And what, for example, about factory farming? How does the pontiff’s concern for animals apply to the greatest animal abuse on the planet? Agribusiness constitutes not only gross abuse of animals but also has environmental and health consequences. The Pope worries about the marginalized and poor among us. Animal agriculture uses vast amounts of grains to feed animals that otherwise could go to feed people directly. In times of growing drought, cattle consume huge quantities of water that could also be used to grow crops for human use. The pesticides used to produce more grain contaminate waterways, as do the enormous amounts of manure produced by the animals. Condemning both the animal abuse and the ecological damage of factory farming would be a solid step toward a better world.

    Charles Camposy, professor of theology at Fordham University, believes the pope does, in fact, condemn factory farming in his “Apostolic Exhortation: The Joy of the Gospel.” The pope speaks of “other weak and defenseless beings who are frequently at the mercy of economic interests or indiscriminate exploitation.” He also faulted the market forces that married technology with speed to produce cheaper and faster, harming people and animals, certainly a description of modern slaughter. But as far as we know, the pope has not embraced veganism.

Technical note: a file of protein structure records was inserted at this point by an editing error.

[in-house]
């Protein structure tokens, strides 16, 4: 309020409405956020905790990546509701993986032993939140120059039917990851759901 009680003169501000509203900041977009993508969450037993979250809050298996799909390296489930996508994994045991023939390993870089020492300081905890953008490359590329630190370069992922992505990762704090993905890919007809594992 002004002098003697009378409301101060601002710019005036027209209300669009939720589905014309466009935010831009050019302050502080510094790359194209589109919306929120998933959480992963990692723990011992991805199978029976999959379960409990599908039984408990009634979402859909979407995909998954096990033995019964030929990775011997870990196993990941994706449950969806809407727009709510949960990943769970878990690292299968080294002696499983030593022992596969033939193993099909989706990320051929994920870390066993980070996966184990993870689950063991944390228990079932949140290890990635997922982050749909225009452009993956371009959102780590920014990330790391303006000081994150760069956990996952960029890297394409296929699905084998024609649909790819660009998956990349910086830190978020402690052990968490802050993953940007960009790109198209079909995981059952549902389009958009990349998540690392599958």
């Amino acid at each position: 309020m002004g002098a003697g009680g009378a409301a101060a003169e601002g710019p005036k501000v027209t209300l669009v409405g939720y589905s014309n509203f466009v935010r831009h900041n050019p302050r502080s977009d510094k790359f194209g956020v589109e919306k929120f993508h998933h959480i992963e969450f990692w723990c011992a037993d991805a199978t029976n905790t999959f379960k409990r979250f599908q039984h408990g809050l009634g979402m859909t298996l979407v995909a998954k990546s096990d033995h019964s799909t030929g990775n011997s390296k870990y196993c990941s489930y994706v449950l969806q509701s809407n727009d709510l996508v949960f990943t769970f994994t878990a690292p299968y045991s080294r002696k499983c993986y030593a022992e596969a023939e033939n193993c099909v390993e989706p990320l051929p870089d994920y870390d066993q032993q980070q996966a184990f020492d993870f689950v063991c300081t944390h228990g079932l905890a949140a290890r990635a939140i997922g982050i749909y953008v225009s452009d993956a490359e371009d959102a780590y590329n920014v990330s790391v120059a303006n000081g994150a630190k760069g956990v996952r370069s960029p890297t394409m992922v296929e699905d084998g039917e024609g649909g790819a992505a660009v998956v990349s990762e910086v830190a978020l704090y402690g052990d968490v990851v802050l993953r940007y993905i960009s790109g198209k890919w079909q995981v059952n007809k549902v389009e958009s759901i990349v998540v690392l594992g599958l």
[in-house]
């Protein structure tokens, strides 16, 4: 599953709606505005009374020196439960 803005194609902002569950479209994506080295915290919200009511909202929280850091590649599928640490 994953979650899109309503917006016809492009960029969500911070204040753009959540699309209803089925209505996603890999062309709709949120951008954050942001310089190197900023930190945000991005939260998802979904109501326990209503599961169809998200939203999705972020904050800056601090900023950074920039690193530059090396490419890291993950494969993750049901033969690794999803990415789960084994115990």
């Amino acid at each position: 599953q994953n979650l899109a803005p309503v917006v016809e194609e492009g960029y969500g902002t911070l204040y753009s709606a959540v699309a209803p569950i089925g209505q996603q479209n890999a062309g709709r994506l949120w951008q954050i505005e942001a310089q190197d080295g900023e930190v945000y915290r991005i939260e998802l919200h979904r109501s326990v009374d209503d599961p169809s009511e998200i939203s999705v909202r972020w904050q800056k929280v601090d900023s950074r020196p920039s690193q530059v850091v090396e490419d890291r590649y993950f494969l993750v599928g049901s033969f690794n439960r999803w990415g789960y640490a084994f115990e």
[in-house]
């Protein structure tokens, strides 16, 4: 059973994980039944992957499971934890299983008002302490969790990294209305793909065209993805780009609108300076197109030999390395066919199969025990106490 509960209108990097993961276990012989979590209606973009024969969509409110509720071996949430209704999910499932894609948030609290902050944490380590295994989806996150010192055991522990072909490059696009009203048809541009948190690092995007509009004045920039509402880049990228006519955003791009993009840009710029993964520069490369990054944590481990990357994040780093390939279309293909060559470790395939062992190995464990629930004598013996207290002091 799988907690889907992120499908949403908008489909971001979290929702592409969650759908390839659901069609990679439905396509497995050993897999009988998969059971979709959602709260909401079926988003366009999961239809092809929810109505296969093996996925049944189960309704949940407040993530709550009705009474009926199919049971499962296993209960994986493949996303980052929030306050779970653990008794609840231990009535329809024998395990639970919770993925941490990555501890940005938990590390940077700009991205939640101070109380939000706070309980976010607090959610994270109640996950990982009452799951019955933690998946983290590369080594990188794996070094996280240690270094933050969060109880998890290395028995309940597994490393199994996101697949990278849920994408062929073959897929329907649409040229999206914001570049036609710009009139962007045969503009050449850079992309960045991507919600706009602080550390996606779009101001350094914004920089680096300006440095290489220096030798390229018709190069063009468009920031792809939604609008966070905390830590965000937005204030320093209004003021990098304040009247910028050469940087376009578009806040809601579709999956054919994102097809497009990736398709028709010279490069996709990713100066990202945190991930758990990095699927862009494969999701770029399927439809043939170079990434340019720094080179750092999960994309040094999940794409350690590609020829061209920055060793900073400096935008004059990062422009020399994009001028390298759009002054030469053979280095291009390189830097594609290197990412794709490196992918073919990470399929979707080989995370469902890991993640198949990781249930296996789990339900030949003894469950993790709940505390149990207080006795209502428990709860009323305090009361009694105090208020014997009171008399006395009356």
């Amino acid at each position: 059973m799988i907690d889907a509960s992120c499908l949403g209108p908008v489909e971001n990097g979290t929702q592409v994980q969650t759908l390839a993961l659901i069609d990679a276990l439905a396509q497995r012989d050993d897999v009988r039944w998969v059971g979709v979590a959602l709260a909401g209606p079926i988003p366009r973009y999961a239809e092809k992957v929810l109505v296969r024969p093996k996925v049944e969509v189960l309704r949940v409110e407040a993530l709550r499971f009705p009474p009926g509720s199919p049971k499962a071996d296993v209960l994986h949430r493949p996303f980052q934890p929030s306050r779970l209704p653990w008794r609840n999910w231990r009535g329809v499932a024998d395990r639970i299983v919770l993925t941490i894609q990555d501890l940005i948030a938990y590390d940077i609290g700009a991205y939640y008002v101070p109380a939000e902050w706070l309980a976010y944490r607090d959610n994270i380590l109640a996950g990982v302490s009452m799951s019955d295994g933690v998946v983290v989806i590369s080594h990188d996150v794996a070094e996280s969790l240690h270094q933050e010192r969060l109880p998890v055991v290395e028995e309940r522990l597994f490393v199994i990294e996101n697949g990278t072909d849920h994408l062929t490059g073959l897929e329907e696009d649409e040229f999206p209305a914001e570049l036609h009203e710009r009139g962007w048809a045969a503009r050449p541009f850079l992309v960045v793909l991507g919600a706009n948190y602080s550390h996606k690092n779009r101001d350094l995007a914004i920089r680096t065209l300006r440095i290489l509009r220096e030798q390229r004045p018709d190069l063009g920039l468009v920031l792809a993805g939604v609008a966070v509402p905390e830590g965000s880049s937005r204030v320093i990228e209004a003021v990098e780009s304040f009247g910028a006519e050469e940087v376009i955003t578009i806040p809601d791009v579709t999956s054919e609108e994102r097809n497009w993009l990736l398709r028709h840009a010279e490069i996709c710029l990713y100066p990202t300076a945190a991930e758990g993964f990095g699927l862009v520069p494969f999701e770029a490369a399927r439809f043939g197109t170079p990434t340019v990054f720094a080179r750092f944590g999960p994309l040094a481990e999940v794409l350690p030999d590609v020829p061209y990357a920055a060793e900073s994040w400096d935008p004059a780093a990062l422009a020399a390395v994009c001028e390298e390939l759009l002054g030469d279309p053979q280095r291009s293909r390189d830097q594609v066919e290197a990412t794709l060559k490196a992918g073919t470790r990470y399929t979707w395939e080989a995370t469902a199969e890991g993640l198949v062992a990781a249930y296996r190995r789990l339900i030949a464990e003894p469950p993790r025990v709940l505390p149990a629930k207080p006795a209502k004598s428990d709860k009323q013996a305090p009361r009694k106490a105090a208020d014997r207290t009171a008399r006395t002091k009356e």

There are also some mixed messages from the Vatican, if some accounts are accurate. During an interview with Il Messaggero in Zeno, the pope was questioned about the spending criteria of populations worldwide. When he was told that after food, medicine, and clothes, spending for pets was one of the next on the list. The pope replied that “spending for pets is a phenomenon of cultural degradation.” And while the pope talks about caring for the earth, he asserts that the increasing human population is no problem and has no plans to lift the Church’s ban against contraception.